In 1963, André and Santini married. Of the commander who first believed in her skills as a pilot, André says Santini was the man who “mattered most” in her life.

André with Alexis Santini at Tan Son Nhut Air Base, Saigon, Vietnam, 1951. André’s future husband, Santini was the first commander to welcome her into the French Air Force as a helicopter rescue pilot.

A Distinguished Career

André received numerous commendations and medals of honor for her service. She remained in the French Army and rose through the ranks, becoming a colonel in 1970 and a brigadier general in 1975—the first woman to achieve the rank in the French military. In 1982, André was promoted to medical inspector general.

André in Paris, May 2017. André, the first woman promoted to the rank of general in the French Army, was awarded the Grand Officer Legion of Honor on Sep. 18, 1981. (Charles Morgan Evans)

During the latter part of her career, she lobbied for gender equality based on merit for women pursuing medical careers in the military. André garnered support from members of the French National Assembly to level admission standards that had favored male over female applicants. As a result of André’s effort, women now represent more than 50% of the medical corps’ personnel.

In April 2024, André celebrated her 102nd birthday. A modest and gracious person, she lives quietly in her adopted town of Issy-les-Moulineaux, near Paris. But she’s always fought fiercely for the causes she believes in.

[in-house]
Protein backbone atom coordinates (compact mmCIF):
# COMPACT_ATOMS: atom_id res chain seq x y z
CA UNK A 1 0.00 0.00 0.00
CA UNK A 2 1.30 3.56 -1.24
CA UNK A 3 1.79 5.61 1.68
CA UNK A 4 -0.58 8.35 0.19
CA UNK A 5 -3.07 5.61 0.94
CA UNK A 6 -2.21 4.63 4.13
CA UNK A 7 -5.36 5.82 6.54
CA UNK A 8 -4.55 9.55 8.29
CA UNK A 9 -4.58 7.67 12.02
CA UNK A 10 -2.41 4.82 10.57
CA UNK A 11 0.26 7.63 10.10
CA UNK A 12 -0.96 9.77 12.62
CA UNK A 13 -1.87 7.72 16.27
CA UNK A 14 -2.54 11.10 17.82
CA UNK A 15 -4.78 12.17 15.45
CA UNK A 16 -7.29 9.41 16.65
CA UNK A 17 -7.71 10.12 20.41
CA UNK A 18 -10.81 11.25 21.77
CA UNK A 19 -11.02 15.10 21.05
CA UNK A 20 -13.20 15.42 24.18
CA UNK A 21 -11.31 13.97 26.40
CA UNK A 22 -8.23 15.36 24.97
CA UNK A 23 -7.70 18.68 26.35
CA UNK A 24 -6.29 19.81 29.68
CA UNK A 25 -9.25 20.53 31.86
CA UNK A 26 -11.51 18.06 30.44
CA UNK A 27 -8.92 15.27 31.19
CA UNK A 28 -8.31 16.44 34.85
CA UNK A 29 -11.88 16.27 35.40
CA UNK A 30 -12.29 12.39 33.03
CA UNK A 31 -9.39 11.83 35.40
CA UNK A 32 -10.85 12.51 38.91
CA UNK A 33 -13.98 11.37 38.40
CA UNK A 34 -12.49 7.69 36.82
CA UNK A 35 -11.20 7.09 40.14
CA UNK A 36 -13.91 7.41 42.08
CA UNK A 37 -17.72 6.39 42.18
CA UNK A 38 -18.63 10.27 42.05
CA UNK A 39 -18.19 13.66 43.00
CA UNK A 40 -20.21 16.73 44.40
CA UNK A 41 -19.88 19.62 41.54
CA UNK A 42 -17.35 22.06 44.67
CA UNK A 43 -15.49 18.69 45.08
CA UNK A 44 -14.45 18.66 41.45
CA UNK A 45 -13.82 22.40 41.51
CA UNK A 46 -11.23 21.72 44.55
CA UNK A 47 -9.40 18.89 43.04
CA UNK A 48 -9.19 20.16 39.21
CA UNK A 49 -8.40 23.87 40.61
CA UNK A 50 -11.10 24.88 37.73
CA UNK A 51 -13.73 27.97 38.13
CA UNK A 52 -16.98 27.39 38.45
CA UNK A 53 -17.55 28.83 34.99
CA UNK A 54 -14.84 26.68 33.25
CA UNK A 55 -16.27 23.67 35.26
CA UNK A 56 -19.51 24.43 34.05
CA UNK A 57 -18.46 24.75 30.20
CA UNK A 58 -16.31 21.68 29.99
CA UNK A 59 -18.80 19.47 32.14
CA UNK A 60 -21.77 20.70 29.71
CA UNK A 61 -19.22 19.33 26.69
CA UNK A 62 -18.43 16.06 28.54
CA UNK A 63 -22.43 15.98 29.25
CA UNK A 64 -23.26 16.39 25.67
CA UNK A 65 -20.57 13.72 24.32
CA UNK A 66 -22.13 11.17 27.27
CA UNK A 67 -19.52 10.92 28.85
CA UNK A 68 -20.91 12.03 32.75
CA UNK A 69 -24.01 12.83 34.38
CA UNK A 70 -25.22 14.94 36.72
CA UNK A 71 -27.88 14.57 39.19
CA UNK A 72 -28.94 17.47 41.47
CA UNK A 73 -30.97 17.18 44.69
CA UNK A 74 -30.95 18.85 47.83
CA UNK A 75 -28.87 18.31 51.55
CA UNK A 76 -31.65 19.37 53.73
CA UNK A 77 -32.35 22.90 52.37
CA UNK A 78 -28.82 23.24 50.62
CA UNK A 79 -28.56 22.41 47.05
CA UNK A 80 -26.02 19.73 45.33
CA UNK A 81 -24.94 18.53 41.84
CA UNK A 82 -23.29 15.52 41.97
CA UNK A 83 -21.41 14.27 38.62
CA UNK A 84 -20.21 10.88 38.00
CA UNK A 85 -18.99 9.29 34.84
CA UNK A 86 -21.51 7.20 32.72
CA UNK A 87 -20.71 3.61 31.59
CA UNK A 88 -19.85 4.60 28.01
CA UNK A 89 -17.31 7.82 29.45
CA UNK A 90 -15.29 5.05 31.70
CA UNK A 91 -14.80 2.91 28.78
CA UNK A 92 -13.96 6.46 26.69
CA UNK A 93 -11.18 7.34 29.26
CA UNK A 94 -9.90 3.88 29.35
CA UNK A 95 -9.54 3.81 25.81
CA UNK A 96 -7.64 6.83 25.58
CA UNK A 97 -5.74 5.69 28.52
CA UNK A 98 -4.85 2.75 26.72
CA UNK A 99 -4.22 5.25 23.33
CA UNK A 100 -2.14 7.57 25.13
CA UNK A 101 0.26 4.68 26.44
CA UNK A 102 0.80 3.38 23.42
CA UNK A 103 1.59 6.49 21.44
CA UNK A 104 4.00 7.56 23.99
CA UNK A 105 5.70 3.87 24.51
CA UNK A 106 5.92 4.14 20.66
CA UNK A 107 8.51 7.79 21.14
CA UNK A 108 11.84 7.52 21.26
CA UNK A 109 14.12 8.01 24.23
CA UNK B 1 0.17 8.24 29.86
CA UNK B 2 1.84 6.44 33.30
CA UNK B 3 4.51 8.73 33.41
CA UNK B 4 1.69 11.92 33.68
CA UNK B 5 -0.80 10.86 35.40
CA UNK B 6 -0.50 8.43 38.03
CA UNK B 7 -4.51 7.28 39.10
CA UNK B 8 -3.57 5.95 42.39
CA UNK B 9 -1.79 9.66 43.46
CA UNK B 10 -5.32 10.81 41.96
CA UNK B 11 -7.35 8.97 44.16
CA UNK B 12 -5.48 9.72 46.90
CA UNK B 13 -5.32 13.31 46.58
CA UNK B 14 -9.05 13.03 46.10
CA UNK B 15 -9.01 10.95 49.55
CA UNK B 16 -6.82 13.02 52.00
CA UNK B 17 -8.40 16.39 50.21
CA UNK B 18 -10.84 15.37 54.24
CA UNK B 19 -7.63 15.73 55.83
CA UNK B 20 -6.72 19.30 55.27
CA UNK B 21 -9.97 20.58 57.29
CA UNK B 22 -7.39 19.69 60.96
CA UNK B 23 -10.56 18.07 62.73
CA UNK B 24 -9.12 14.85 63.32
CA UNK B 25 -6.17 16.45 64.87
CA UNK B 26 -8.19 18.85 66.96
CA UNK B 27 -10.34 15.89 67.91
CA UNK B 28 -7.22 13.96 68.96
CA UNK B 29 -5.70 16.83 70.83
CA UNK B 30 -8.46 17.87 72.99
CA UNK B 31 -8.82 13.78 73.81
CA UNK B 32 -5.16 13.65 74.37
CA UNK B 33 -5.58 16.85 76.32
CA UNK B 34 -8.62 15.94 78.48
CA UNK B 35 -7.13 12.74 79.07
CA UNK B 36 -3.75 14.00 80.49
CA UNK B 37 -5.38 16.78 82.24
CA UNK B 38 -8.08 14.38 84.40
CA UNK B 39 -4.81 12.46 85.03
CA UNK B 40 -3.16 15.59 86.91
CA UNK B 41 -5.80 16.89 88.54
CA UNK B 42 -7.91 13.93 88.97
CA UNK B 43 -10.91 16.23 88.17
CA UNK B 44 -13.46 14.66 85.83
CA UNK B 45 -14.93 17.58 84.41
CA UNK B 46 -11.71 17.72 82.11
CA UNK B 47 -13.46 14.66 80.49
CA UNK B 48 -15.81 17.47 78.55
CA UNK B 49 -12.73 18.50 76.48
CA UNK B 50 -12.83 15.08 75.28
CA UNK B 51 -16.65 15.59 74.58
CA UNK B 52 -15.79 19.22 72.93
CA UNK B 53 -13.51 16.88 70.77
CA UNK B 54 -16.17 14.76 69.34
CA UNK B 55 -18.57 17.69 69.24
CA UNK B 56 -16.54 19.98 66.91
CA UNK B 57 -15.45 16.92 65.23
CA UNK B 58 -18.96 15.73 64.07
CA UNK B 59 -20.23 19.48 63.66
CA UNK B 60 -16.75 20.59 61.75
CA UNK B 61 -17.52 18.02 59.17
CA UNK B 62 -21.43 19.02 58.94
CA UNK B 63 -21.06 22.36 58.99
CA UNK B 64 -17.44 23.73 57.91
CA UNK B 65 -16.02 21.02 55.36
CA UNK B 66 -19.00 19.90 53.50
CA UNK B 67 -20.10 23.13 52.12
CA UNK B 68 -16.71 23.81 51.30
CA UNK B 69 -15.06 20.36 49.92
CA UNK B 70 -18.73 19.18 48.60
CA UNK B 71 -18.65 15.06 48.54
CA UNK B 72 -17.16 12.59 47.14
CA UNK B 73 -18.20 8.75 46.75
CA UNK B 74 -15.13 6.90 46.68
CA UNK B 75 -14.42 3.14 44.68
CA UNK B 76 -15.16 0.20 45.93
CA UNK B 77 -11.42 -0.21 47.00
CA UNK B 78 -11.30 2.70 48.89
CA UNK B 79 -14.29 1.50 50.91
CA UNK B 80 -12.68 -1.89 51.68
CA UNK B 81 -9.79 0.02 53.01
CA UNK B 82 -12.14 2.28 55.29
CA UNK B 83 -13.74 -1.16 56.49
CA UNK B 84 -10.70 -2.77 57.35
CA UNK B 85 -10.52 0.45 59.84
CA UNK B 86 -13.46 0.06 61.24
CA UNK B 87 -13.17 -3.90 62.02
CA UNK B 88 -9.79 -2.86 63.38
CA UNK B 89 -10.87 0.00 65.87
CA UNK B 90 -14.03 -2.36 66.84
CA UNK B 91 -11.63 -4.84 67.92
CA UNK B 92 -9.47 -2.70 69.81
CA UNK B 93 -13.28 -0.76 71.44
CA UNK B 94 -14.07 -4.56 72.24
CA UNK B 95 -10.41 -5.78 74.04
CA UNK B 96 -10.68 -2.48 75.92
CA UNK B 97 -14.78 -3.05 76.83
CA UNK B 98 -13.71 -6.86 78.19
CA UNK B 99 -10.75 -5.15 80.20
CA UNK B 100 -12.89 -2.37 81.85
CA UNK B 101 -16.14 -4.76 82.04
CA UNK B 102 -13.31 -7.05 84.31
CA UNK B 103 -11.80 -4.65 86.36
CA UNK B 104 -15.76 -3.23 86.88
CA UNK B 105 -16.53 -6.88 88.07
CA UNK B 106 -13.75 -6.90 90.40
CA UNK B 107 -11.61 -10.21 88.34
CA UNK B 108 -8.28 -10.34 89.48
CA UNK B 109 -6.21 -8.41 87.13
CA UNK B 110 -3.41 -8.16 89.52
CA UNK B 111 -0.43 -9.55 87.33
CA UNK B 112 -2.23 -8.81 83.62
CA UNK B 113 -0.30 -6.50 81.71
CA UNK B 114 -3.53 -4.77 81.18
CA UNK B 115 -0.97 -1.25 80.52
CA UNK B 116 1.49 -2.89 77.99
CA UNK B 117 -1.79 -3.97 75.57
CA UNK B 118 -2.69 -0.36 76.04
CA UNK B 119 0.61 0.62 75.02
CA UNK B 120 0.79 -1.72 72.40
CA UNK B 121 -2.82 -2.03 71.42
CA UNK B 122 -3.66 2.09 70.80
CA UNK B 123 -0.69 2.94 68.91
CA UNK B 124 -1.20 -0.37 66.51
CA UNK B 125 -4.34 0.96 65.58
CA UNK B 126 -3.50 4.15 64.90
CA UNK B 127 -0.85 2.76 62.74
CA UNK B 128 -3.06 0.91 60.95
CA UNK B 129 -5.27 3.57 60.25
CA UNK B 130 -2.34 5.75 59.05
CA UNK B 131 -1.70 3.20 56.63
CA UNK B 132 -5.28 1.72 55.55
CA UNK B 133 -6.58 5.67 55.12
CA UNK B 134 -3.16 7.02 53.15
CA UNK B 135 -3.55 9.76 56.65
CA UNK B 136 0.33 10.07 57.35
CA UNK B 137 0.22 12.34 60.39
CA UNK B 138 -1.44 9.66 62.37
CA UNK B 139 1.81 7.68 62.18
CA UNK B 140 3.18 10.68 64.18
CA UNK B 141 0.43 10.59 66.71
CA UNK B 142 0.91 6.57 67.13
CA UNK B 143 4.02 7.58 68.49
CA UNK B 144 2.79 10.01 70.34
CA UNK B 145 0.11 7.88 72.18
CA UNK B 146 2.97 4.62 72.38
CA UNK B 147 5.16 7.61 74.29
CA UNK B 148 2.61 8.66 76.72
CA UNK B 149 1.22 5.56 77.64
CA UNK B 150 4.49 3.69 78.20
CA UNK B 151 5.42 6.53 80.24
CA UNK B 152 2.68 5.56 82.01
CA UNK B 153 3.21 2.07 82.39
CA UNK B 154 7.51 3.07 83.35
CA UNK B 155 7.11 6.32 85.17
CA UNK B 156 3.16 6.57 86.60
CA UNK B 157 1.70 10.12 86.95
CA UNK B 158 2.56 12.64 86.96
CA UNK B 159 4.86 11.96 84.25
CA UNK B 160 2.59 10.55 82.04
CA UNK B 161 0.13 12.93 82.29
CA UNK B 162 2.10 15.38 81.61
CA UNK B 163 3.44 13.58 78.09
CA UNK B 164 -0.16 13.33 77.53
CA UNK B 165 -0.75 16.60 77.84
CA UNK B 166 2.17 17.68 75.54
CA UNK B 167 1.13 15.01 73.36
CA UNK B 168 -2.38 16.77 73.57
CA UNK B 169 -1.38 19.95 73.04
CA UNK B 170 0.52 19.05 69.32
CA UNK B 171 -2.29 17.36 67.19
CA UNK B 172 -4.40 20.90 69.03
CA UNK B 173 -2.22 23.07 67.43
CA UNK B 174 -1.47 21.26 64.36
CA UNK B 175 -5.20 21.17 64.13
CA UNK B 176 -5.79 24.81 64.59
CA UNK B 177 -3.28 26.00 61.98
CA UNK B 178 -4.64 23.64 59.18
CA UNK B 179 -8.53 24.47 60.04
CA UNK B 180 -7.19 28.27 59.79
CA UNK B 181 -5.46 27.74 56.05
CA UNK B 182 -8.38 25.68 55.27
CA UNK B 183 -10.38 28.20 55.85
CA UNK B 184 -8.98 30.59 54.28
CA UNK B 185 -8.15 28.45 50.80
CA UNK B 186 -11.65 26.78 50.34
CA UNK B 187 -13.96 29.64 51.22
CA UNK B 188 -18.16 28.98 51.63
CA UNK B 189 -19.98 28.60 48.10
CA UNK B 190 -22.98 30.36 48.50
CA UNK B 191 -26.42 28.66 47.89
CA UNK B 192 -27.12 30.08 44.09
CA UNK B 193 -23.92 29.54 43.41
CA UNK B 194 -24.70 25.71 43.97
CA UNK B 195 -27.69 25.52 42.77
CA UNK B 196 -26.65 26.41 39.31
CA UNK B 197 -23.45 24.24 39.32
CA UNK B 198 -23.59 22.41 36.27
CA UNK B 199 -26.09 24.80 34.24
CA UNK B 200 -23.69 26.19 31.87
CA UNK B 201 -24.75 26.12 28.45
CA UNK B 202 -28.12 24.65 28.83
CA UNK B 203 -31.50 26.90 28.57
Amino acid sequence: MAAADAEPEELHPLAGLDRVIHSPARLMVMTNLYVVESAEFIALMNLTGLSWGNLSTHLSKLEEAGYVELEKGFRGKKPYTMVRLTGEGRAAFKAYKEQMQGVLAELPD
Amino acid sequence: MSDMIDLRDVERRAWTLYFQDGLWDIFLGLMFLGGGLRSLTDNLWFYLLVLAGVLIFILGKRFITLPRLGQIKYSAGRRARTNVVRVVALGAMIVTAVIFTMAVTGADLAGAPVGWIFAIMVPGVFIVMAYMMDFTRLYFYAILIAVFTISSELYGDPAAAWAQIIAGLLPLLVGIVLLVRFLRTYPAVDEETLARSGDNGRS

“I have always been a rebel,” André says. “I rebelled against outdated injustices or outdated traditions. But I was always a rebel who liked order … and risks.”

Editor’s note: Charles Morgan Evans is the author of Helicopter Heroine—Valérie André—Surgeon, Pioneer Rescue Pilot, and Her Courage Under Fire, published by Stackpole Books, 2023. For ordering information, visit

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Charles Morgan Evans

Charles Morgan Evans

Charles Morgan Evans is the author of Helicopter Heroine—Valérie André—Surgeon, Pioneer Rescue Pilot, and Her Courage Under Fire, published by Stackpole Books, 2023. He is also the founding curator of the Hiller Aviation Museum in Northern California.